Security oriented BSD operating system OpenBSD is making the move to disable Hyper Threading (HT) on Intel CPUs and more broadly moving to disable SMT (Simultanious Multi Threading) on other CPUs too. Disabling of Intel HT and to follow with disabling SMT for other architectures is being done in the name of security. "SMT (Simultanious Multi Threading) implementations typically share TLBs and L1 caches between threads. This can make cache timing attacks a lot easier and we strongly suspect that this will make several spectre-class bugs exploitable. Especially on Intel's SMT implementation which is better known as Hypter-threading. We really should not run different security domains on different processor threads of the same core." OpenBSD could improve their kernel's scheduler to workaround this, but given that is a large feat, at least for now they have decided to disable Hyper Threading by default. Those wishing to toggle the OpenBSD SMT support can use the new hw.smt sysctl setting on OpenBSD/AMD64 and is being extended to cover CPUs from other vendors and architectures.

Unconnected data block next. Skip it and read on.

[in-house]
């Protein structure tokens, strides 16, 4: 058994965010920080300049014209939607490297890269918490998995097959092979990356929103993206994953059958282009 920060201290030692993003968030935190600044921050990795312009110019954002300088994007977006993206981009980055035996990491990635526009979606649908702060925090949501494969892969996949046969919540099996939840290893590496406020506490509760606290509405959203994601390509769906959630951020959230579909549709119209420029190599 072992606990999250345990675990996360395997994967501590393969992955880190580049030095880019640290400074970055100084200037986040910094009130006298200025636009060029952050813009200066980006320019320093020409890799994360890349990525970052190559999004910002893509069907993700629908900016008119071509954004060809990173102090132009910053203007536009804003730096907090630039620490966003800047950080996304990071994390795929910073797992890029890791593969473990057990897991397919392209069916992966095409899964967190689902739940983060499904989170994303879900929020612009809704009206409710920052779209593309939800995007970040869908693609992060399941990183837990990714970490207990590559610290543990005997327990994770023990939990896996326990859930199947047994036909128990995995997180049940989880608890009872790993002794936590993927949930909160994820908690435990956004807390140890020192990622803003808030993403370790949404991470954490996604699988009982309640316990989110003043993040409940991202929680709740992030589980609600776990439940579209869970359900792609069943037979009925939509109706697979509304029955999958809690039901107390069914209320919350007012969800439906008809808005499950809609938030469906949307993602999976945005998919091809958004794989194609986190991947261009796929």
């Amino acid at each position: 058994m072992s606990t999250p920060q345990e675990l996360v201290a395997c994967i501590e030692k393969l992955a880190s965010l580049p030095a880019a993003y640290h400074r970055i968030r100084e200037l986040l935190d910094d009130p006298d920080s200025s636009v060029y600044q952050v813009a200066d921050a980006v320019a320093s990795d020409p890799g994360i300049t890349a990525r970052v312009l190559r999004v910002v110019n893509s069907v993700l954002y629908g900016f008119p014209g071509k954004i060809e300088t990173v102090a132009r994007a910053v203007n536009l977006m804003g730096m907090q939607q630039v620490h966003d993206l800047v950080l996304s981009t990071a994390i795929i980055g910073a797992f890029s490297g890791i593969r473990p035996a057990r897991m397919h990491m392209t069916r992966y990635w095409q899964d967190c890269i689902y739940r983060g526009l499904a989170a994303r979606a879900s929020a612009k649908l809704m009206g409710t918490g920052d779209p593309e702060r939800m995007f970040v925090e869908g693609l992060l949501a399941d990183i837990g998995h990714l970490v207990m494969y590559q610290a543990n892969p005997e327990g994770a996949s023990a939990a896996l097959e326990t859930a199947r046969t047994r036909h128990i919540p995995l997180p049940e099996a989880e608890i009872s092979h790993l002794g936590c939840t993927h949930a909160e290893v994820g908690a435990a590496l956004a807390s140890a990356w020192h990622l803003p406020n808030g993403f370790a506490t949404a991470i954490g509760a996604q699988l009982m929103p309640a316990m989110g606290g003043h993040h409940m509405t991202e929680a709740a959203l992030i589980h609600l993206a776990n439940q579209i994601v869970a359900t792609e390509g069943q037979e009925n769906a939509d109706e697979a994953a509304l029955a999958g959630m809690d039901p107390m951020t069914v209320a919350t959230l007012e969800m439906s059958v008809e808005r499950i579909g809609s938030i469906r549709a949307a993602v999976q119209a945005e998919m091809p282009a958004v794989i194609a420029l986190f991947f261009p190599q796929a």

• Linux malware threats - bots, backdoors, trojans and malicious apps [Ed: Ignoring back doors in Windows and other proprietary platforms to instead focus on malicious software one actually needs to install on one's machine or choose a trivial-to-guess password (when there are open ports)]
  • Does Open Source Boost Security? Hortonworks Says Yes
    Organizations are best served security-wise if they favor and adopt open source technology — especially enterprise open source — over proprietary alternatives, according to Hortonworks. However, not everybody agrees that open source software intrinsically is more secure. It’s tough to argue that open source hasn’t brought significant benefits to the IT industry and the tens of thousands of organizations that rely on IT products to automate their operations. Starting with the introduction of Linux in the late 1990s, major swaths of the tech industry have shifted to open source development methodologies. That includes the vast majority of the big data ecosystem, which has been largely bootstrapped by various Apache Software Foundation projects.
  • Don't Neglect Open Source Security [Ed: Well, if you have chosen proprietary software, then you have already given up on security altogether. With FOSS there's at least control and hope.]
  • How to build a strong DevSecOps culture: 5 tips [Ed: Red Hat is still promoting dumb buzzwords that help employers overwork their staff]
  • A Framework to Strengthen Open Source Security and Compliance [Ed: Firms that profit from perceived insecurity of FOSS push so-called 'white papers' into IDG]